How To Mine Any Coin Using AMD GPUs On X11 Algorithm

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Having an AMD GPU and seeing all of the hype around Bitcoin, Litecoin, Dogecoin and other coin-based digital currencies,makes you think it  is something you can’t ignore right? Well, why should you, when you can also mine a few coins with the hardware you already have? Although mining might not be profitable if you have expensive electricity rates and lack a decent number of high-end GPUs, but for experimental purposes one certainly can try, right?

Coins? Algorithm? What?
So before getting into mining, let’s first talk about something of key importance: what digital currency/ies you’re going to mine. There are currently coins from many different algorithms, such as SHA-256, Scrypt, X11, X13, Cryptonight, and others. But, if you’re a mining newbie , you might have only heard about Bitcoin, which is based upon the SHA-256 algorithm. The mining process depends on your mining power generated by GPU and the coin’s difficulty, and as of now the mining difficulty for Bitcoin is so high, that I’m sure with the current hardware you won’t be able to get any luck. But, there are alternative ways; for example, you can mine coins based on scrypt/X11/X13 or any other algorithms which have a rather low difficulty, then convert these coins into Bitcoin and sell for cash or purchase items online with it.

There are quite a lot of coins – based on different algorithms – coming in every week, so look out for whichever is the best in regards to difficulty, value, innovation, profit and mining power generated by your GPU. You should know that mining power (measured in h/s, kh/s, mh/s or gh/s) differs from algorithm to algorithm on a single GPU. Once you’ve decided what digital coins to mine, let’s set up your rig for mining.

Mining On X11 Algorithm:
For this tutorial, I’m going to demonstrate mining any coin on X11 algorithm on my MSI R9 280X. What you’ll need is the SGminer, which is a dedicated AMD GPU and multi-algorithm miner, though it doesn’t support all algorithms. It’s true that you won’t be able to mine using Nvidia GPUs with SGminer, however we may cover that as well in another article, later on. Once you’ve downloaded the SGminer, which can be grabbed from or any other source, extract it somewhere on your hard drive.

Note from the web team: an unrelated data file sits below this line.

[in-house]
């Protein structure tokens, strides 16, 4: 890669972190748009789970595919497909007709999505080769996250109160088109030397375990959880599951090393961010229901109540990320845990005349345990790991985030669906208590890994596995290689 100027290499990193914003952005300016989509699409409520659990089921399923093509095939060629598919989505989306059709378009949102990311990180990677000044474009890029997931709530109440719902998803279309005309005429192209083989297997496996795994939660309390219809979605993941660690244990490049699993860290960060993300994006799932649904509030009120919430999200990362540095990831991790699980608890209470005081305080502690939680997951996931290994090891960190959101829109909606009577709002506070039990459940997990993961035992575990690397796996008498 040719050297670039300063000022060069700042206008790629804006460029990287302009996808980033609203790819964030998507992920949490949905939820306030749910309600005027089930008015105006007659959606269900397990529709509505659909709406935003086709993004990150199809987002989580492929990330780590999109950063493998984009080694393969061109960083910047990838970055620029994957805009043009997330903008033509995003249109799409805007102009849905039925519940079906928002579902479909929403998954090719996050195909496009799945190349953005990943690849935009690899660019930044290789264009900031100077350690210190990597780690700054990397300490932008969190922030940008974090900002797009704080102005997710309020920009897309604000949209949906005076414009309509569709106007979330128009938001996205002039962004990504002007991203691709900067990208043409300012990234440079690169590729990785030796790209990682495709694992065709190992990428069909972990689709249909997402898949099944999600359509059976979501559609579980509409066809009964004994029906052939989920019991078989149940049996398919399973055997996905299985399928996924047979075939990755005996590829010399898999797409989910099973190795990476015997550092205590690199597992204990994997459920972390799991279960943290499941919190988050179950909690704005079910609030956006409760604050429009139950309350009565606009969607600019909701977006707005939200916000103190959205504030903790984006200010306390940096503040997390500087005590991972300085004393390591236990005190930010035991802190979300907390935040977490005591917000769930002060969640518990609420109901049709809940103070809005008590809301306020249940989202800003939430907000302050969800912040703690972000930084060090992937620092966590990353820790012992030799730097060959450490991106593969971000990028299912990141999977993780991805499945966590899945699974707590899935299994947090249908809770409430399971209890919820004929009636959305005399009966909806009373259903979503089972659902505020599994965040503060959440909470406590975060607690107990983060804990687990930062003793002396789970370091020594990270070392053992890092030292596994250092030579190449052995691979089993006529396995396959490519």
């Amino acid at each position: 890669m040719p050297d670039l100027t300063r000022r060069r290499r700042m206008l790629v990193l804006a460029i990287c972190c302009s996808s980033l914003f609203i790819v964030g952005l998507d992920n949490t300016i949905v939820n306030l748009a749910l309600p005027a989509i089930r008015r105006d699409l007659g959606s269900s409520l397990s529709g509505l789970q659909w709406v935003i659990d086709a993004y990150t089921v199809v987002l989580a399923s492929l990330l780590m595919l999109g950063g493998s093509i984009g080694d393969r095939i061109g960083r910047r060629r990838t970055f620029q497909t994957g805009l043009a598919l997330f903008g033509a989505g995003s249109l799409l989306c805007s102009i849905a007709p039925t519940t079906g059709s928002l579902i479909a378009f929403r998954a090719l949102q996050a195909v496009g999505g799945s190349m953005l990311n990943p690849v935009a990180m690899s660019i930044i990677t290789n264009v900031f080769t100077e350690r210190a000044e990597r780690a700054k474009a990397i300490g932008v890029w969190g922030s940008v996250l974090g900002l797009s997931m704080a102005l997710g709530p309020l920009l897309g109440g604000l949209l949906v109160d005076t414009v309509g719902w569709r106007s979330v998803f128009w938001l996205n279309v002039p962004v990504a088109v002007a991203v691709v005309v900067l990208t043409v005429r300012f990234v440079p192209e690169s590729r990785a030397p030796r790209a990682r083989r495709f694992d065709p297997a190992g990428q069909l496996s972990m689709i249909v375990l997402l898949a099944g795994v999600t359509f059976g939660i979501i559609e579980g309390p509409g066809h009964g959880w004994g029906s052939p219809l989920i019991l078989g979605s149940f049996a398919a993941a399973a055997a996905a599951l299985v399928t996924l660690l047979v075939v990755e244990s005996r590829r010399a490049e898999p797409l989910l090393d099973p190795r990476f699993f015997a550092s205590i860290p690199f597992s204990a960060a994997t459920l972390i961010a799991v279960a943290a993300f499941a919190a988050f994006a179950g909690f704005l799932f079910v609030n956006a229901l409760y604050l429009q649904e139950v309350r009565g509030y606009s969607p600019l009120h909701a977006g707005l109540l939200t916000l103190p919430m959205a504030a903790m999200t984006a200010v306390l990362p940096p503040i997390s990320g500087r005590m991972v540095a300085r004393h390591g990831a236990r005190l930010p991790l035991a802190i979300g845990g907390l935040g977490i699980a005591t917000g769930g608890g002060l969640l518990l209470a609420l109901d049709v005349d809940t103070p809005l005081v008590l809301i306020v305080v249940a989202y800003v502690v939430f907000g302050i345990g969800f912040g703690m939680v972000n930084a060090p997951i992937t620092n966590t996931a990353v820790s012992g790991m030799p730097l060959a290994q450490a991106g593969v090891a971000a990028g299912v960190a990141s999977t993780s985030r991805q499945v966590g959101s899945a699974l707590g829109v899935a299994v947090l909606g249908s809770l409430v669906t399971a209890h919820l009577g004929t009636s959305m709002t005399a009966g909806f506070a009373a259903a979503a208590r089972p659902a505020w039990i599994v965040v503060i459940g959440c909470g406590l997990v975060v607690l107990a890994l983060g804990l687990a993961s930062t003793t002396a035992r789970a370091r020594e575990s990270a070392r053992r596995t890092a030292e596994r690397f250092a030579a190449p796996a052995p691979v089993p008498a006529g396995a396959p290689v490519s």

Setting up the miner:
Once you have the files, next comes the most interesting part, the process of setting up your miner. Even though you’ll get an “sgminer.exe” inside the package, which you’ll have to configure each time (if you run it directly), what you can do is to create a .bat (batch) file, with all of the preferred commands. To do this, open up the Windows application “notepad”, copy and paste the following command lines:

sgminer.exe –kernel x11mod -o stratum+tcp://pool_URL:port -u Weblogin.worker -p password

Save your new file as whatever.bat in the SGminer’s directory (don’t forget to select all files before in type before saving). You can create a shortcut for this on your desktop, for easier access, later on.

Consider the first two commands as a compulsory (if I were to elaborate more on that, it would extend the length of the article beyond that which is necessary). What you have to be concerned with are the “stratum+tcp://pool_URL:port -u Weblogin.worker -p password” commands. The pool’s url for coin, that you would be mining on (easily located in getting started page of any pool), and the coin’s port, goes into the third line after “-o” (discussed below). A single pool will have a different port than if it’s a multipool, so make sure to set the correct port. Next, you’ll need to replace the “weblogin” with your username on the pool and “worker” with the name/number of worker (I prefer and suggest to name the worker in numbers, as discussed below). After this, you will need to replace the “password” with the password you have created for the worker (not the pool password).

The Following is an example of what the replaced commands would look like:
sgminer.exe –kernel x11mod -o stratum+tcp:// -u ahmy.2 -p x

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Port 3503 for venidivinci on

What is a pool, and why do we have it?
Well, I bet you’re wondering “What is a pool, and why do we have it in there?” Well, basically there are two methods from which you can mine a coin, either by doing solo mining – which isn’t really profitable if you lack the necessary hardware – or by mining with a bunch of other people (which is called a pool, where the reward is distributed amongst all of the miners). You will find a list of pools for different coins on their official websites, on a thread at, or you can find them via the traditional method – Google search.

Joining and testing a pool:
Once you’ve come across the right pool for your coin, register yourself, and if asked for activation via email, proceed to do so. For demonstration, we’re going to use, which is a multipool. Once you are in, head towards the “getting started” page, where you will find a URL in a similar way as mentioned earlier, in the command line example.

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But before pointing your miner to the pool, test said pool’s pings by pressing the Windows key on your keyboard, then type “ping”. If the pool members have decent pings from your location, then proceed, or you can always choose another pool and create worker(s) there instead. A single pool might have different servers, so make sure to check them each out before moving on.